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The NUCA building is CLOSED to the public until further notice. Please visit our online classes and exhibition offerings until we're able to come back together.

The NUCA building is CLOSED to the public until further notice. Please visit our online classes and exhibition offerings until we're able to come back together.

The NUCA building is CLOSED to the public until further notice. Please visit our online classes and exhibition offerings until we're able to come back together.

The NUCA building is CLOSED to the public until further notice. Please visit our online classes and exhibition offerings until we're able to come back together.

The NUCA building is CLOSED to the public until further notice. Please visit our online classes and exhibition offerings until we're able to come back together.

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Clairebowman bowmanclaireinsteadiletyoucomeandgo

Instead, I let you come and go

Linocut (relief print)

36" x 55"

Claire Bowman

Artist Statement:

One of the most uniting experiences of humanity is our connection to our physical body. While they come in a plethora of variations, we all have a physical form that we must use to understand the world around us and get us through our daily lives. For women in particular, this experience can have an even deeper unifying force, caused by continued methods of societal objectification, both obvious and subtle. We often learn from each other how to look at ourselves and judge our own bodies based on how we see friends and family objectifying themselves. In effect, our understanding of self becomes intrinsically tied to the other women around us.

These themes are then paralleled within the process of relief printing. The slow, methodical carving away of material mimics the time, experiences, relationships, that carve away the blank slate of our person. These marks may not be entirely visible within the final print, but their presence has changed the block permanently — the impressions of the world has changed the impression of the print. The carved overlapping of the figures within the images, letting limbs and bodies morph and blend into each other, along with the visual treatment of the skin as fluid, organic movement flowing within and between the forms, pushes the ideas of interdependency further. One figure’s presence in the block has permanently changed the appearance of the other, expressing the underlying connection between them in a shared visual tension created by the complexity of the marks within.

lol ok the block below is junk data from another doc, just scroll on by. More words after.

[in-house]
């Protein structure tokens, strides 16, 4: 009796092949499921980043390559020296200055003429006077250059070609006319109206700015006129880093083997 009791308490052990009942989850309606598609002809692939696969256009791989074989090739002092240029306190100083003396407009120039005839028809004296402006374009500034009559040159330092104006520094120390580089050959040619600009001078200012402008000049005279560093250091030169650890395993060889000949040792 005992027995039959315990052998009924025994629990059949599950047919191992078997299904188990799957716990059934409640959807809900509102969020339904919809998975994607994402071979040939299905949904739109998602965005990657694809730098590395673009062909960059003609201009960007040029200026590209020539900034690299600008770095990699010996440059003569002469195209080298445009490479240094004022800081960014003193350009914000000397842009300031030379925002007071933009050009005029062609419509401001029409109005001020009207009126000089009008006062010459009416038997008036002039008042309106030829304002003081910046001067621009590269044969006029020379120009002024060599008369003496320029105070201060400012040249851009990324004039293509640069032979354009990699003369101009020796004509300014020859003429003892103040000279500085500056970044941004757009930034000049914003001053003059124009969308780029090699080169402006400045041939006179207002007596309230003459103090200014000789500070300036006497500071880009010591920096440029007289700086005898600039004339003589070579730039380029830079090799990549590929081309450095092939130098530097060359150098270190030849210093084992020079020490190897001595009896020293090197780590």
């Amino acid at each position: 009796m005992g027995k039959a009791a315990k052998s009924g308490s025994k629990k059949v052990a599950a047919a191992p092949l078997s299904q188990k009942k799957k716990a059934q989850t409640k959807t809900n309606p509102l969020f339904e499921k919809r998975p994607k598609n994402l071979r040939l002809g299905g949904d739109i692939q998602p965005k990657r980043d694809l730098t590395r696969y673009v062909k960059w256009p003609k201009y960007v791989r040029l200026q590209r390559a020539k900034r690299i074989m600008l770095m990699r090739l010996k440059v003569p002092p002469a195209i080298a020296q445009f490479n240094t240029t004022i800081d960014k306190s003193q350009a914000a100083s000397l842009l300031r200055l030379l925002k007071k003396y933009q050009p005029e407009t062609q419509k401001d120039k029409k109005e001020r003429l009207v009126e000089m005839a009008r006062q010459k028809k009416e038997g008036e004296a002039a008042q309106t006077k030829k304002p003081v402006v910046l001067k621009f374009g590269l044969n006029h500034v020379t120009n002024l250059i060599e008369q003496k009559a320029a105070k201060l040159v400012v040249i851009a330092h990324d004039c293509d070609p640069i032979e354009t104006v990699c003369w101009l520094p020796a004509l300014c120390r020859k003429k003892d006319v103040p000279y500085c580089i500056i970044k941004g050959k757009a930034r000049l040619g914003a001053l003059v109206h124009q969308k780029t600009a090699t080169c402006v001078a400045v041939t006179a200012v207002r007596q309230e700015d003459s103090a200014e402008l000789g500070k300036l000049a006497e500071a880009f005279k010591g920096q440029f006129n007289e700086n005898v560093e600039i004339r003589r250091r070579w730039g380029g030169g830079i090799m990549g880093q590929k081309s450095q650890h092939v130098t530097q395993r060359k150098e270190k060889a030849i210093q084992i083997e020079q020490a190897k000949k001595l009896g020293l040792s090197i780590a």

On COVID-19:

Since the lockdown began, I have found both myself and my work profoundly impacted by the current state of our world. The very connections and bonds I was starting to express within my practice suddenly became dangerous — for the very sake of protecting those I love as well as myself, I severed physical connections and have not seen close friends in months (in person at least). It is now almost impossible to pursue my work as I had been. With the lifesized linoleum blocks I have been printing, a large-scale press was a luxury and privilege I hardly considered until I no longer had access to my university’s printmaking studio. This was an especially hard blow as I was about to both finish my largest block to date (37” x 55”) as well as begin my MFA candidacy review process that has now been put on hold for the foreseeable future. To try and keep up my motivation, I decided to try and print this new linoleum block by hand (the piece I am here submitting), and while successful to a degree, it was very difficult to execute and not of a quality I am used to when using a press. To save myself from disappointment and frustration, I am now waiting to print until I once again have access to the print studio. Until then, I will focus on carving my blocks, reflecting even further on human interdependency, as well as ways my work can grow both from this experience and once it’s over.

Bio:

Claire Bowman is a contemporary printmaker specializing in relief printing and how the medium can express interpersonal connections and female body image. She is a current Graduate Student at Kent State University, earning her MFA in Photography and Print Media. Claire has lived in Ohio for all of her life, growing up in Cincinnati and then earning her BFA from the University of Dayton.

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